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The ‘Dummy’ Words Of Ethics

Does the "Lorem ipsum" text ring a bell? These 2 words are the ones that most have travelled across the web.

Many people around the world, especially designers, use it almost daily. These words are used as a filler or dummy text in initial design phases to force readers to look at the layout and font, before populating it with real content. The fact that it's in Latin doesn't interfere with the user's language or culture, allowing them to strictly focus on the design.

But why was this nonsensical text chosen over any other for this purpose? And why has it become so prevalent? Did you know it has a hidden powerful message?

Yes, it turns out that "Lorem ipsum" is actually full of meaning.

Used since the 1500s, this frequent text is actually a scrambled section from 45 BC when ancient Roman philosopher Cicero wrote: "De Finibus Bonorum Et Malorum", meaning "on the ends of good and evil" - a historical piece of work on ethics.

Cicero's text explores different schools of philosophy, such as Epicureanism and Stoicism. The specific "lorem ipsum" section is derived from a passage in which Cicero discusses pain and pleasure.

The word 'lorem' is abridged from the Latin word 'dolorem' (pain), so 'dolorem ipsum' translates to "pain itself."

The passage relates to hedonism, and how sometimes we do unpleasant things to reach pleasurable goals, and occasionally indulge in a pleasure that can incur painful consequences.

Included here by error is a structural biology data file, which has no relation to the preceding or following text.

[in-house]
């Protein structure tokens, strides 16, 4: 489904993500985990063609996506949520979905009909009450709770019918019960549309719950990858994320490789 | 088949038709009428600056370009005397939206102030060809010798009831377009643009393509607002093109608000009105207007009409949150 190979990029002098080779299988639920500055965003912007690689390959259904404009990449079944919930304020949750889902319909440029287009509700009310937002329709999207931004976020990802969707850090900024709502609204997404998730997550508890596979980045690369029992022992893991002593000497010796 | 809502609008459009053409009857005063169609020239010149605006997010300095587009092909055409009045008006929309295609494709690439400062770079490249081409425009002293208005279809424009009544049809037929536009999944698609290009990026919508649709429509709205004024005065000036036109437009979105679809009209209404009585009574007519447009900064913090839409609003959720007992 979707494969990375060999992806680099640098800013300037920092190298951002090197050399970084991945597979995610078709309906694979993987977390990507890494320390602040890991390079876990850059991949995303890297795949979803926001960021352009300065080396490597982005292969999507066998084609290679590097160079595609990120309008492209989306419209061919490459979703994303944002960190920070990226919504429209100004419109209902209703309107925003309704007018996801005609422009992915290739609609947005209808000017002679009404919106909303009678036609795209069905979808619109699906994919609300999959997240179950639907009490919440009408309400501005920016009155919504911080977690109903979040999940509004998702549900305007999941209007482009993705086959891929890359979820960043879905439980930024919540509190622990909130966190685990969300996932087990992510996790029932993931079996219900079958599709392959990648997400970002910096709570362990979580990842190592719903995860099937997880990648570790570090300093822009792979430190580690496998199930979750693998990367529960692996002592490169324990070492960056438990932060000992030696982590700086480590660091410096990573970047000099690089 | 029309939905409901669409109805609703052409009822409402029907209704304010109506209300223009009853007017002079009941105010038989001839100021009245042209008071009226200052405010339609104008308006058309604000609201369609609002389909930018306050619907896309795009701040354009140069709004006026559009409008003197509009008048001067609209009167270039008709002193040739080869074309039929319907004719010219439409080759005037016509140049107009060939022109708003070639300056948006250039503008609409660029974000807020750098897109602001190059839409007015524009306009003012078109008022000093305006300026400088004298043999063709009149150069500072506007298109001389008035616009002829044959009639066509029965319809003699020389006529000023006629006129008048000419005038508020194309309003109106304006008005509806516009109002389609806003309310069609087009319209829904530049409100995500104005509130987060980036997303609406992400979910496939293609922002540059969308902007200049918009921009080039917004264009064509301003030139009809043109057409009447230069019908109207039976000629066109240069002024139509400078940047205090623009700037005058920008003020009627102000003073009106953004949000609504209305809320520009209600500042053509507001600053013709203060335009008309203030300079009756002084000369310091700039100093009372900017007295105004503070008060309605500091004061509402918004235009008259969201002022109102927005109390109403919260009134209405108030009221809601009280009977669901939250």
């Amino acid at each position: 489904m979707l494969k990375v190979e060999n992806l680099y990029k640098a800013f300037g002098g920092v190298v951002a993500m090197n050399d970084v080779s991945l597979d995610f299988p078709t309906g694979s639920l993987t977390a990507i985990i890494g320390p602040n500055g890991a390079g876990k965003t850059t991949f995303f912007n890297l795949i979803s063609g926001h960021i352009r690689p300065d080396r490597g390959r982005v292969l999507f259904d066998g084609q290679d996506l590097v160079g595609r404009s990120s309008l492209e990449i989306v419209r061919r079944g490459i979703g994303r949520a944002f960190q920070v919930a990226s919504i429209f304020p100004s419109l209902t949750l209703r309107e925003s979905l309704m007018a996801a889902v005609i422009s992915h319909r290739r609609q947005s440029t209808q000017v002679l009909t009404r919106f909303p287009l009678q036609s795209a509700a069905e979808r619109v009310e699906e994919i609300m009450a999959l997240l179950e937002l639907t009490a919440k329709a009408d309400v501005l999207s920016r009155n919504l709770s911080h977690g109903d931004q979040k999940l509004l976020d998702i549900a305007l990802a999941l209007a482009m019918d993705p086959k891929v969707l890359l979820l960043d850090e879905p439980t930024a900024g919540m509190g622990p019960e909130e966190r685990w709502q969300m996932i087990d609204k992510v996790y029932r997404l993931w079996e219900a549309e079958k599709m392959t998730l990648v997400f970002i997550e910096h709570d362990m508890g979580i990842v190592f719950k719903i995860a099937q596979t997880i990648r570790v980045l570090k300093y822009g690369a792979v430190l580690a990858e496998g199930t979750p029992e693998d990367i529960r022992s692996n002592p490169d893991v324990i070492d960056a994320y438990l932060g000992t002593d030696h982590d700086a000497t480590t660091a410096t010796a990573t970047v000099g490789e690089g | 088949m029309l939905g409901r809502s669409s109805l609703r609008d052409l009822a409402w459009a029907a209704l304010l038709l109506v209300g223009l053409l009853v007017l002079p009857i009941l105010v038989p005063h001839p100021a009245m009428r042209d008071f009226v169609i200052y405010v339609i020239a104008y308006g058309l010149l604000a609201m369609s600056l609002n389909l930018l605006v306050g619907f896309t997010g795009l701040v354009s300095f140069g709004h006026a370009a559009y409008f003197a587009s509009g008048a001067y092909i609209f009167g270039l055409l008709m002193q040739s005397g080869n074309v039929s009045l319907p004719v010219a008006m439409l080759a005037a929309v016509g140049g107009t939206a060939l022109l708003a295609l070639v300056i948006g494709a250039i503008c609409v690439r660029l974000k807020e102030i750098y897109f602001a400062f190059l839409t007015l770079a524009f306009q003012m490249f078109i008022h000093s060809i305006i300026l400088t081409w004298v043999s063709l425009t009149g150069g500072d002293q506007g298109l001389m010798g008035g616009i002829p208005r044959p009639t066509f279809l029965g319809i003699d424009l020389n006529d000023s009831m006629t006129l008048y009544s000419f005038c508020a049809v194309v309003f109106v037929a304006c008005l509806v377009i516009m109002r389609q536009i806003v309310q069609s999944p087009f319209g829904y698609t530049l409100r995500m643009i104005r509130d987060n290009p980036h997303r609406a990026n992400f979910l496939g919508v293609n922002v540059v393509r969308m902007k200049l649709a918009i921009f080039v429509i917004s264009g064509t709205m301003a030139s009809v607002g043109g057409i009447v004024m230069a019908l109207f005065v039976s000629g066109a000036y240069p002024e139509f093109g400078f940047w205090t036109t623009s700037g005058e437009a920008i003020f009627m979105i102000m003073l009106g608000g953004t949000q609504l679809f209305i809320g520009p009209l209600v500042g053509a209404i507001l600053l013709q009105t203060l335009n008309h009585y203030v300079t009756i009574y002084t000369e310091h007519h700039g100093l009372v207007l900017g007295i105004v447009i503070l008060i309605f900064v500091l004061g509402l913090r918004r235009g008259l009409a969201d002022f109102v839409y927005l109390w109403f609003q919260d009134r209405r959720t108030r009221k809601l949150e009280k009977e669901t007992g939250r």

Cicero was one of history's most influential writers and was also considered by many the best orator who ever lived. Julius Caesar praised his achievements by saying "it is more important to have greatly extended the frontiers of the Roman spirit (ingenium) than the frontiers of the Roman empire". His influence in the politics of his time was so strong that he became a threat to many; Marcus Antonius named him "enemy of the state," and ordered his beheading. After cutting off his head, his executioners also cut off his eloquent hands, and it is believed that his tongue was also cut out and stabbed several times.

But Cicero managed to remain influential even after his death.

The way we think nowadays is ultimately grounded in Ciceronian ethics; his advice to "reject pleasures to secure other greater pleasures and endure pains to avoid worse pains" has surely become a truism.

It still remains unknown who made the modifications to the text, or exactly when, turning it into the gibberish of words we know today. But what's clear is that it was intentionally scrambled into nonsense to ensure it wouldn't be a distraction.

Even though Lorem Ipsum escalated in the hands of people who didn't know its meaning or history, Cicero remains as relevant as ever. Any designer who has been staring for hours at this encoded piece of history now knows that what they're actually looking at is a timeless piece of ethics and wisdom from a great man that has managed to live forever.

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